But when all is said and done, don’t be surprised if Amazon finds it necessary to revise those estimates upward sometime in mid-June, or announce in late July that it drew down earnings by significant amounts to make some serious capital investments in feverish expansion of its already impressive device ubiquity,  in the worldwide expansion of Kindle Nation, er, the population of those who read Kindle content, and in a growing and language-diverse catalog that may, by the end of this year, put even Google’s to shame.

I know of smart people who listened to Amazon’s earnings conference call and concluded that Amazon’s executives did not say anything new or interesting about the Kindle. I suppose you could see it that way, but I’ve been listening to Amazon conference calls for a decade and I heard some very telling statements and shifts of emphasis that suggested, to me, a company that is very confident about several things:

  • There are major advances coming soon in explosive growth of the Kindle catalog, including a wider and wider portal for authors to march through either directly or under the auspices of companies like Open Road and RosettaBooks.
  • The stunning success of the iPad, iPhone, and iPod Touch, combined with the poverty of the iBooks catalog, will drive continued explosive growth in the number of people who navigate to Amazon’s website to buy Kindle books, other books, and just about every other street-legal product imaginable.
  • Phases I, II, and III of the Kindle Revolution are over, and Amazon and the Kindle have won each phase. The goal of Phase I was to move ebook reading from an off-the-radar activity to something that a significant percentage of the world population wants to do. Check. The goals of Phase II were to make the Kindle store and reading environment dominant so as to position Amazon as a kind of market maker in all ebook matters, and Amazon has succeeded beyond its own wildest dreams with more than a 60% share of ebook device sales and a market share of ebook content that reached somewhere between 80 and 95 percent by late last year.  Check. The goals of Phase III were to achieve sufficient success and buzz to lure other bigfoot players to the tablet and ebook reader device market — even those who might have opined not so long ago that “nobody reads any more” — so that they would take up some of Amazon’s burden with respect to device manufacturing, inventory, and sales, and leave Amazon, even while it continues to ship a few million Kindle devices each year, to focus on making sure that all of its competitors’ devices would be Kindle-compatible to allow Amazon to market its world-leading ebook catalog to, in time, everyone in the world. Check.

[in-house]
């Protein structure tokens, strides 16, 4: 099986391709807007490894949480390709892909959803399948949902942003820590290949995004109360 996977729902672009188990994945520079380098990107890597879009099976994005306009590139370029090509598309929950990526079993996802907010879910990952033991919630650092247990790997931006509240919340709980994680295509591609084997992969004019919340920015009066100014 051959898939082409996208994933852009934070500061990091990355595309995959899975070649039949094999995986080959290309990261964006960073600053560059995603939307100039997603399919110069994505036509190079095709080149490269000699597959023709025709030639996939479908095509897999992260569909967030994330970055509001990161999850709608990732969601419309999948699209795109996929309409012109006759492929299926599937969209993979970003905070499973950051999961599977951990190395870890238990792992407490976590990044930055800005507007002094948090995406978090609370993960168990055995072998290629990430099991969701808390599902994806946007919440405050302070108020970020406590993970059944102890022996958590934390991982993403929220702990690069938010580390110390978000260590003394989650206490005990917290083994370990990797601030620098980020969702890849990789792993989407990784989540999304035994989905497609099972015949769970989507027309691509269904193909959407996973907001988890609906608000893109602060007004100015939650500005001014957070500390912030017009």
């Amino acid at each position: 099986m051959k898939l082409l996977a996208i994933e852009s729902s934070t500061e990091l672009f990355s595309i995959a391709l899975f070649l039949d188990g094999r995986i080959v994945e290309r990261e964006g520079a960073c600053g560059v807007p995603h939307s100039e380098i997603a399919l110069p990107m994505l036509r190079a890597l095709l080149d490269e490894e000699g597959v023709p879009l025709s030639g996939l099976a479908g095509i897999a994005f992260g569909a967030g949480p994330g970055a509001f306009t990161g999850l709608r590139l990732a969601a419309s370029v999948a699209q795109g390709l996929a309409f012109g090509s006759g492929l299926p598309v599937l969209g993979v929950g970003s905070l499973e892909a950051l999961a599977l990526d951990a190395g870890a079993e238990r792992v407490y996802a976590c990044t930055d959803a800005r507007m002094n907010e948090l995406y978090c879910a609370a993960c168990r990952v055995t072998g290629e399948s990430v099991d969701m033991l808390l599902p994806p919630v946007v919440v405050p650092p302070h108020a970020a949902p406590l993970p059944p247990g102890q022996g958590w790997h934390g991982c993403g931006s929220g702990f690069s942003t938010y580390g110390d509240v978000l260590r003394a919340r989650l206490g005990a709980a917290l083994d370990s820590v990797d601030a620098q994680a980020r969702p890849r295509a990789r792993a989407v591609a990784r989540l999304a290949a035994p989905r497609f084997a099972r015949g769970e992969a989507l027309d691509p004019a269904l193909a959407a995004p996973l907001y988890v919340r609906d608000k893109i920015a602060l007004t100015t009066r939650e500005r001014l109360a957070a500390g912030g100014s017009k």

What’s next? Let me go back to my tulip texts, and I’ll report back here as soon as I have something.

Amazon Poised for Earnings Report, and Why It Matters to Kindle Customers

By Stephen Windwalker

Any company’s profitability and share-price performance can be significant in a variety of ways for people who are invested either in those shares, or in the company’s most important product, or both. For those of us in Kindle Nation, Amazon’s corporate viability is especially important because the long-term value of our ownership of Kindle hardware and Kindle content is based in part on assumptions that the company will continue to support the hardware, the Kindle store and apps, and the “cloud” in which our archived content is maintained.

So, it’s probably worth mentioning here that Amazon will report its quarterly earnings for the first quarter of 2010 as the stock markets close at around 4 p.m. ET today, with a webcast conference call to follow about an hour later. Here are links for each event:

In early trading at the opening of the markets today, Amazon’s shares are offered at just over $147, double their 52-week low and within a whisker of their all-time high.

In the first quarter of 2009 Amazon’s earnings were 41 cents a share on revenue of $4.89 billion, and the company’s recent guidance for the quarter to be reported today called for revenue of $6.45 to $7 billion. “Market consensus” calls for first-quarter 2010 earnings of 51 to 76 cents per share on revenue of $6.56 to $7 billion.

Disclosure: My household has a minor long position in AMZN stock, valued currently at about $235 million less than the value, at the time, of Amazon shares that Amazon CEO Jeff Bezos sold in mid-February.

Of 90% Market Shares, $375 Share Prices, and 446 Million eBook Readers Shipped: Ho-Hum, But the Sky May Not Be the Limit for the Kindle

These are exciting times for those of us who pay close attention to what we read, how we read, and where we get what we read. That’s a group that includes authors, publishers, booksellers, investors, librarians, and, most importantly, readers. There are many ways in which “exciting” plays out, including “frightening,” “wonderful,” and “inscrutable,” depending on one’s perspective.

In the corporate offices at Amazon, I suspect that there are many days that are both wonderful and mildly frightening, but the company’s leadership is possessed of very strong, almost messianic entrepreneurial spirit in which opportunities, risks and challenges that might terrify and paralyze others are embraced and attacked with zest and a kind of cowboy confidence. While others may be paralyzed, this coming second fortnight of January is bound to be an incredibly exciting and energizing time for Amazon Jeff Bezos and his minions.